What is happening to House Prices?

The Nationwide House Price Index started off the latest ‘house prices are falling’ debate, and gave the ‘experts’ the green light to pile in with their views.  Those expert views included a ‘Brexit’ inspired drop in house prices, the beginning of a new 2009 style recession and other equally doom laden predictions.  All sounding pretty nasty to home-owners.

 

When it was published last week the Nationwide said that house prices recorded their third consecutive
monthly fall in May – the first time this has occurred since 2009.  Nationwide also said that the annual rate of growth slowed to 2.1%, the weakest in almost four years.  However, we are talking about measuring short term house price changes of just £1,000 on an average price of £200,000+.  It is not an exact science.

 

However, just a week or so before, Rightmove reported that the price of property coming to market had risen for the fifth consecutive month, up 1.2% (+£3,626) to a new record.  Rightmove measures pretty much the whole market and doesn’t ‘adjust’ it’s results in the same way as some others.

 

Rightmove also said that typical family homes had seen biggest price rise, recording a 5.4% year-on-year jump.
Meanwhile The Office for National Statistics latest bulletin, based on actual transactions, reveals that average house prices in the UK have increased by 4.1% in the year to March 2017 (down from 5.6% in the year to February 2017). They comment that ‘this continues the general slowdown in the annual growth rate seen since mid-2016’.

 

So what should you believe?  We trust the evidence of our own eyes on the ground, our Directors having combined experience of more than 50 years of estate agency work – including having worked through three housing market recessions.  Here are some keys facts and our current view – and we see nothing happening right now in the local market to change it:

 

FACT 1 – markets are very localised, and national figures can be fairly meaningless.  This is increasingly the case in recent years and London is a market quite unlike the rest of the UK.  What happens in London (and prime London) does matter, and tends to ‘ripple out’ but London as a whole does not behave like our local market.  London has been in the grip of a slow down for the last 18 months, driven by a whole host of factors including Government tax policy and the international scene.  If anything, it is now better placed to recover momentum than in recent times.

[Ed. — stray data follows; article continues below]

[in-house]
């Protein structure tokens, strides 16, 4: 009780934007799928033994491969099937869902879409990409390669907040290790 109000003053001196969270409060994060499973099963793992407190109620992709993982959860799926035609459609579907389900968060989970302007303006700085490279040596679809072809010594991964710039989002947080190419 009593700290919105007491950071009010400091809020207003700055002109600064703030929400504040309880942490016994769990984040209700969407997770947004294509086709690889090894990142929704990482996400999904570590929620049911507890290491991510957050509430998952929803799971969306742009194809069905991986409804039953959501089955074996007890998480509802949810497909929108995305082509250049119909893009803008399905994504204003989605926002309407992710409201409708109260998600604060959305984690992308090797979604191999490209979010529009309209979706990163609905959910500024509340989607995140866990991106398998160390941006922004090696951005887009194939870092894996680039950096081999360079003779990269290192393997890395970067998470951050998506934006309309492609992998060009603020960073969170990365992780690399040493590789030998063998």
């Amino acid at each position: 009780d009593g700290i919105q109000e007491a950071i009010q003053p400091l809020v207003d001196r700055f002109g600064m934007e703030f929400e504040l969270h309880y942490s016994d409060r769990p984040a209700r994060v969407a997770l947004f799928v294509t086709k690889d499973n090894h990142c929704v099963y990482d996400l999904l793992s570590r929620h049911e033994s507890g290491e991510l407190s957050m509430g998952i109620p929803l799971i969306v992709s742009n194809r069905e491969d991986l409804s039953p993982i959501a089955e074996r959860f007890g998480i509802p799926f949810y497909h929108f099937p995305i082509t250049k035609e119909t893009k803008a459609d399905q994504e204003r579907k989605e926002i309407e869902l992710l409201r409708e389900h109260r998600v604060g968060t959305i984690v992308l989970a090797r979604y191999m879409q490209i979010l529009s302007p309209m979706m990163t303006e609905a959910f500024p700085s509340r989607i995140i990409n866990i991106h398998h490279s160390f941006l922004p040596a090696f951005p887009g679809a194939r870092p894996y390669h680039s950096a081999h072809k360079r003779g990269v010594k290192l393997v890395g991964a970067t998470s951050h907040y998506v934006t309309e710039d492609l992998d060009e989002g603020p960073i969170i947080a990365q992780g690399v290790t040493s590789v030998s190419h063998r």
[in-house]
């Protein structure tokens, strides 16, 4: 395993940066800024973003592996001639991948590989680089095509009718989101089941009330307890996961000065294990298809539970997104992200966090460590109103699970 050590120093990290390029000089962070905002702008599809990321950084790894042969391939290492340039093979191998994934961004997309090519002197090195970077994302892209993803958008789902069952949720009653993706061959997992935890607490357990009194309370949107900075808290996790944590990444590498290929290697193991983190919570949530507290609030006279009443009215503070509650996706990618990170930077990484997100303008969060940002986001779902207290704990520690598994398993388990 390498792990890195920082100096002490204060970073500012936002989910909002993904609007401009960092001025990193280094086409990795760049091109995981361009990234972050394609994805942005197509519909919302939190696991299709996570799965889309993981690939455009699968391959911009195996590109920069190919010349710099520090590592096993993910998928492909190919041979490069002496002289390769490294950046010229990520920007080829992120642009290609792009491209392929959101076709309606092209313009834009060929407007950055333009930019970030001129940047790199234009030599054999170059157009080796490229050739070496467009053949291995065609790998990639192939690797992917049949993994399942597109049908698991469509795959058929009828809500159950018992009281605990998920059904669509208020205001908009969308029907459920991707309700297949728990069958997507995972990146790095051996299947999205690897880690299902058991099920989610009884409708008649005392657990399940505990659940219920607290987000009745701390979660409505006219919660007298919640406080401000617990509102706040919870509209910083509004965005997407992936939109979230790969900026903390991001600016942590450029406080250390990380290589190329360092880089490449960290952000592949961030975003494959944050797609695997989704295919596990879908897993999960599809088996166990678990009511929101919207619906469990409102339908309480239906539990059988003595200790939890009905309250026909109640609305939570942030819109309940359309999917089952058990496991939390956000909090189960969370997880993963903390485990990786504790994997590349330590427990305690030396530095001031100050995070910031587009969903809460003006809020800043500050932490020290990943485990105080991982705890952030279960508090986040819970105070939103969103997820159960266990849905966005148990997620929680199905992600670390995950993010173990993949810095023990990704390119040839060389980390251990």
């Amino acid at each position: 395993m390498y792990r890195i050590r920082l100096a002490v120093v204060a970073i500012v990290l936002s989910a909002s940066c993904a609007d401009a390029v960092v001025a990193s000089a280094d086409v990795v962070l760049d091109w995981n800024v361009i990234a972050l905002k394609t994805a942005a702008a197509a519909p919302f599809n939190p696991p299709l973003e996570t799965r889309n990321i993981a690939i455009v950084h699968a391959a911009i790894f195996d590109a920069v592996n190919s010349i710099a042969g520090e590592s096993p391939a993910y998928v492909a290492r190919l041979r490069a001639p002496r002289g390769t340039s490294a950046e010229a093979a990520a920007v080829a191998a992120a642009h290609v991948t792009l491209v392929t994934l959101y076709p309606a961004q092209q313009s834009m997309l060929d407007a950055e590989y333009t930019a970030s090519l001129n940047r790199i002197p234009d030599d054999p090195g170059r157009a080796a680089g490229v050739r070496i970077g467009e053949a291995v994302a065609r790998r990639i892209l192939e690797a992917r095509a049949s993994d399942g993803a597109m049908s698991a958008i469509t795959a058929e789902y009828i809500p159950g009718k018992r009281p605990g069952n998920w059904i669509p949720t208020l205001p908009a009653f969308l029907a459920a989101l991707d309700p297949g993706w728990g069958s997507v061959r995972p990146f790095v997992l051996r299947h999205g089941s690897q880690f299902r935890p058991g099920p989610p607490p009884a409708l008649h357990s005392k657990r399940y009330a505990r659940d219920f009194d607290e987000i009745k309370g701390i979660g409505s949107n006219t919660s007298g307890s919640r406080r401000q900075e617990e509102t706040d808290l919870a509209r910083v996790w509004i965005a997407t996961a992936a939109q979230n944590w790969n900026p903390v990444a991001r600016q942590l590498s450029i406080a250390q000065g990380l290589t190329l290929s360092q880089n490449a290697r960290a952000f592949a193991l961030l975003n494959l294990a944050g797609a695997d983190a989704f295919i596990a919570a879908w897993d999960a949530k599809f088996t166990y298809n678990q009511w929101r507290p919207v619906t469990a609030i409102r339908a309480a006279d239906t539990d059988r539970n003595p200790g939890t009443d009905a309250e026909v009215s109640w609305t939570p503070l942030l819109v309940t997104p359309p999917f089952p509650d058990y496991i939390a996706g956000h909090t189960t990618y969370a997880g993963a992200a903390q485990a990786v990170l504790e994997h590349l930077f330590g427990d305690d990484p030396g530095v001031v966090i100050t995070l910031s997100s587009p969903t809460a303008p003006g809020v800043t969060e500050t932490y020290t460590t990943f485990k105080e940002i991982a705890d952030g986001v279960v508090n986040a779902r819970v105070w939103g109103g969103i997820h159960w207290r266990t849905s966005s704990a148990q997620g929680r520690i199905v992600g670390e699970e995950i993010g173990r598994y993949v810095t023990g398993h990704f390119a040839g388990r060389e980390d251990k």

FACT 2 – all of the indexes produced by mortgage lenders are based on the data from their own mortgage applications.  So each one is a relatively small sample, and is ‘skewed’ by the type of lending they are trying to attract (or avoid) at that moment in time.  What’s more, they tend to ‘seasonally adjust’ and apply other statistical techniques to their results to smooth them out – or make them less reliable depending on your point of view!

 

FACT 3 – the two biggest factors affecting housing demand in our experience are job security and availability of mortgages at affordable rates.  People tend to look through elections, the endless politicians pronouncements and the like, and get on with their lives if they have a secure job and can get a mortgage.

 

What About the Local Market?

 

So, what we are seeing here in Sussex, is that prices are stable or gently rising and demand is very good for family houses, flats and bungalows.  In many instances, we are finding buyers just a few days of new instructions coming on to the market.  The secret as always to sales success is getting the price right with a strong pro-active marketing campaign.

 

We have been saying for some time that the ‘top end’ market is more tricky, and here accurate pricing is even more important.  Most moves in the top quartile of the market are discretionary, and it is easy for people to put it off for another year and be very selective about finding exactly the house they are after.

 

Stamp duty is also a real issue for the more expensive houses:-

 

Did you know? – Government Stamp Duty tax on a £1m house is now an eye-watering £43,750 – that’s almost 4.5% of the purchase price!  A higher rate tax payer would have to earn nearly £73,000 just to pay the tax!

 

The Government tax changes have hit many investors who would like to acquire their first buy-to-let or add to an existing portfolio.  However, despite this, the right house or flat still remains a very attractive way to plan for retirement or achieve a 5%+ yield on your investment.

 

Summary

 

We don’t believe that another price-boom is about to come along, but we don’t see prices falling either.  We predict a stable market for the remainder of 2017, with nice quality family houses remaining the bedrock of what we are selling.

 

In short ignore the ‘experts’ and get on with life.

 

If you are thinking of a move or would just like to know ‘what yours is worth’ please do get in touch.  We will be happy to provide you with an up to date market valuation, FREE of charge and without obligation.
Best regards

 

Paul Clarke